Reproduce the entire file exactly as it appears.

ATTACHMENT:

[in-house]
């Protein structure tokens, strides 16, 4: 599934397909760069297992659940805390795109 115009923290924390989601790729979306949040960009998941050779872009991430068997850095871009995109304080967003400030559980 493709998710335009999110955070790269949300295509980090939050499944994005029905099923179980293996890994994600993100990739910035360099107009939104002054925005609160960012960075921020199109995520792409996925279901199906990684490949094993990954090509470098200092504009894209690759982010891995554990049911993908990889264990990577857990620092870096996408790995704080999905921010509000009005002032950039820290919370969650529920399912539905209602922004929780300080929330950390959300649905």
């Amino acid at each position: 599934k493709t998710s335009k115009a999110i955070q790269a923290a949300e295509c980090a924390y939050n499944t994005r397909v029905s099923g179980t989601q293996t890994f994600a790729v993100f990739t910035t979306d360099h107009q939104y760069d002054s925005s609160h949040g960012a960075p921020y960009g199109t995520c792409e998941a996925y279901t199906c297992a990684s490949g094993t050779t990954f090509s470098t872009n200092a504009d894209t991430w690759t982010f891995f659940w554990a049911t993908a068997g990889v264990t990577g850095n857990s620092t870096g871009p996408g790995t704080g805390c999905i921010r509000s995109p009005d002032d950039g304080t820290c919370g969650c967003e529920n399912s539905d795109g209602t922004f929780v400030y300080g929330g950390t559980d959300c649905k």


[in-house]
């Protein structure tokens, strides 16, 4: 599934397909760069297992659940805390795109 115009923290924390989601790729979306949040960009998941050779872009991430068997850095871009995109304080967003400030559980 493709998710335009999110955070790269949300295509980090939050499944994005029905099923179980293996890994994600993100990739910035360099107009939104002054925005609160960012960075921020199109995520792409996925279901199906990684490949094993990954090509470098200092504009894209690759982010891995554990049911993908990889264990990577857990620092870096996408790995704080999905921010509000009005002032950039820290919370969650529920399912539905209602922004929780300080929330950390959300649905």
């Amino acid at each position: 599934k493709t998710s335009k115009a999110i955070q790269a923290a949300e295509c980090a924390y939050n499944t994005r397909v029905s099923g179980t989601q293996t890994f994600a790729v993100f990739t910035t979306d360099h107009q939104y760069d002054s925005s609160h949040g960012a960075p921020y960009g199109t995520c792409e998941a996925y279901t199906c297992a990684s490949g094993t050779t990954f090509s470098t872009n200092a504009d894209t991430w690759t982010f891995f659940w554990a049911t993908a068997g990889v264990t990577g850095n857990s620092t870096g871009p996408g790995t704080g805390c999905i921010r509000s995109p009005d002032d950039g304080t820290c919370g969650c967003e529920n399912s539905d795109g209602t922004f929780v400030y300080g929330g950390t559980d959300c649905k």